When you press the key for middle C on a synthesizer keyboard, you always get a middle C. No big surprise there. However, depending on which combination of presets, filters and wave envelopes you select that middle C might sound like a grand piano, a Trinidadian steel pan, or some Martian marimba no one has ever heard in their life before.
These amazing sounds are created and crafted by sound designers—sometimes musicians, sometimes passionate audio enthusiasts, and occasionally electrical engineers and sound designers with a specialization in signal processing. Like Dr. Stéphane Pigeon.
Tropic Rain, Tibetan Choir
Dr. Pigeon lives in Brussels—where he was born. He’s a serious scientist, and a high-level audio technician. He worked at the Laboratoire de Télécommunications et Télédétection at the Université Catholique de Louvain, initially optimizing MPEG2 codecs, then working on multimodal biometric person authentication. Eventually he signed on as a researcher for the Royal Military Academy working on data fusion, channel coding and audio processing.
Dr. Pigeon has also worked as a consultant for the Roland musical instrument company in Japan, designing sounds for their high-end synthesizers. And he’s built a number of audio-related websites—including one for testing your hearing.
But what really interests Dr. Pigeon is ambient sound. Soothing, comforting, calming sounds from the world of nature. Running brooks, distant thunder, falling rain. Sounds that mask a noisy office environment so you can concentrate on your work. Sounds that lower your stress and increase your feeling of well-being. Sounds that can be precisely customized to compensate for hearing loss, or limitations in your audio playback technology.
One of his web sites, myNoise, currently offers more than a hundred unique examples: Tropic Rain, Tibetan Choir, Coastline, Waterfall, Canyon, Ice World. And he’s just started a new site, Rain.today, with a unique sound engine optimized specifically to play the best rain sounds on the web. He employs a bank of random number generators to program a rain sound that changes constantly, just like the real thing.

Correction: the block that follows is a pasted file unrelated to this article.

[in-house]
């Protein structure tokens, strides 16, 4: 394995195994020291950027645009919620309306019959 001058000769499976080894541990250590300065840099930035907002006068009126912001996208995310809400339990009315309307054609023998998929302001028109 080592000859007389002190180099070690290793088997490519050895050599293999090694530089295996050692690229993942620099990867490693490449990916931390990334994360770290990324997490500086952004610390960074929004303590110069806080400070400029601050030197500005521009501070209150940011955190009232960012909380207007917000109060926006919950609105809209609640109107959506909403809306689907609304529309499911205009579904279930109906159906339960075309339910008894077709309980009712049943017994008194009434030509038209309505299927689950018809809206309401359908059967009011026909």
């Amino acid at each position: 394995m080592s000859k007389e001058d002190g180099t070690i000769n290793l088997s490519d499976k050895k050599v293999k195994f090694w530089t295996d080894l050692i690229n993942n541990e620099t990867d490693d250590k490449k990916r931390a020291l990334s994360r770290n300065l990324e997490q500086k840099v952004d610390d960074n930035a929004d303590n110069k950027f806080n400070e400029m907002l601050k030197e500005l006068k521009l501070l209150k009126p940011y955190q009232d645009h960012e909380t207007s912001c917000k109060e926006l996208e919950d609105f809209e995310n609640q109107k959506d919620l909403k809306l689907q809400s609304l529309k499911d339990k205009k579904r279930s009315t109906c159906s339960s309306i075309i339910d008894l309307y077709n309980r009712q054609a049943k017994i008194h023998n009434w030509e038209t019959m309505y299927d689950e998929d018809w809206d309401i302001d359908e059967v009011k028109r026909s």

Best of all, you can put your wallet away. Although Dr. Pigeon will happily accept donations, his ambient sounds are mostly free. What kind of business model is this?
That. I. Don’t. Like.
It all started with tinnitus. And white noise. (White noise is a combination of every frequency in the audible spectrum.)
Tinnitus, or ringing in the ears, afflicts millions of people. For some it’s a minor annoyance. For others it’s a nightmare. For many years, one of the standard treatments for tinnitus has been the use of white noise—either to mask the ringing, or to keep the ears from ringing in the absence of sound. This technique doesn’t work for everyone, but it’s effective in many cases. Unfortunately, until recently, deploying white noise has been an expensive experiment.
“Initially, I designed the myNoise site to help people with tinnitus, Dr. Pigeon explains. "I was angry with people who were selling white noise generators or CDs with the claim that this sound was a miracle and it was guaranteed to cure your tinnitus—and they would sell that sound at a very high price. As an engineer, I use white noise on an everyday basis for measuring equipment, and it doesn’t cost you anything to produce it. People trying to make big money from selling such a sound are reaping a benefit from other people’s misfortune and fear. That. I. Don’t. Like.”
So that was Dr. Pigeon’s first sound on myNoise: white noise. It helped some kinds of tinnitus, but not every kind. “If it works,” says Dr. Pigeon, “Yah! Great! But maybe it will not work. There are so many causes of tinnitus, and some cannot be cured by playing white noise. That’s why I don’t ask for money.”